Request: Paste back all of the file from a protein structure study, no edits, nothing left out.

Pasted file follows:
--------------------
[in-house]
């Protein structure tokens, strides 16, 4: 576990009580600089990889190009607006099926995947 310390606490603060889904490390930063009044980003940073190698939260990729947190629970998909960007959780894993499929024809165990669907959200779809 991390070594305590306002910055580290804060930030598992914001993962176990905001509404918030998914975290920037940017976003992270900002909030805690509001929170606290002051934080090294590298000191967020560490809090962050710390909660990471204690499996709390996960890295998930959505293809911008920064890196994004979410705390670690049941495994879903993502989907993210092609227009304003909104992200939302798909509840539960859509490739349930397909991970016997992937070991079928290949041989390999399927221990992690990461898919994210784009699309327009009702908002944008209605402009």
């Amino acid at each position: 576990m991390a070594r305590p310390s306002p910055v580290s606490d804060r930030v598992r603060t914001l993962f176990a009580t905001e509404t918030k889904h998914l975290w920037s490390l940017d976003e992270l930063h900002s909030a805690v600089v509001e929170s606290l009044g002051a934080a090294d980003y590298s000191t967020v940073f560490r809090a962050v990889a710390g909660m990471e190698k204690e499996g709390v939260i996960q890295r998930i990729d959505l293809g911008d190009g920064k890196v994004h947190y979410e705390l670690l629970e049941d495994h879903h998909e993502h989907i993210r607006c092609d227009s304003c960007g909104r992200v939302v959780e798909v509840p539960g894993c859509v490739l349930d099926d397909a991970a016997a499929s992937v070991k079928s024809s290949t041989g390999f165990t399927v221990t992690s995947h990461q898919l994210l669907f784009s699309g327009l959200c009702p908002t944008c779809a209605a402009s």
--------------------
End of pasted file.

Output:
[in-house]
């Protein structure tokens, strides 16, 4: 576990009580600089990889190009607006099926995947 310390606490603060889904490390930063009044980003940073190698939260990729947190629970998909960007959780894993499929024809165990669907959200779809 991390070594305590306002910055580290804060930030598992914001993962176990905001509404918030998914975290920037940017976003992270900002909030805690509001929170606290002051934080090294590298000191967020560490809090962050710390909660990471204690499996709390996960890295998930959505293809911008920064890196994004979410705390670690049941495994879903993502989907993210092609227009304003909104992200939302798909509840539960859509490739349930397909991970016997992937070991079928290949041989390999399927221990992690990461898919994210784009699309327009009702908002944008209605402009």
């Amino acid at each position: 576990m991390a070594r305590p310390s306002p910055v580290s606490d804060r930030v598992r603060t914001l993962f176990a009580t905001e509404t918030k889904h998914l975290w920037s490390l940017d976003e992270l930063h900002s909030a805690v600089v509001e929170s606290l009044g002051a934080a090294d980003y590298s000191t967020v940073f560490r809090a962050v990889a710390g909660m990471e190698k204690e499996g709390v939260i996960q890295r998930i990729d959505l293809g911008d190009g920064k890196v994004h947190y979410e705390l670690l629970e049941d495994h879903h998909e993502h989907i993210r607006c092609d227009s304003c960007g909104r992200v939302v959780e798909v509840p539960g894993c859509v490739l349930d099926d397909a991970a016997a499929s992937v070991k079928s024809s290949t041989g390999f165990t399927v221990t992690s995947h990461q898919l994210l669907f784009s699309g327009l959200c009702p908002t944008c779809a209605a402009s």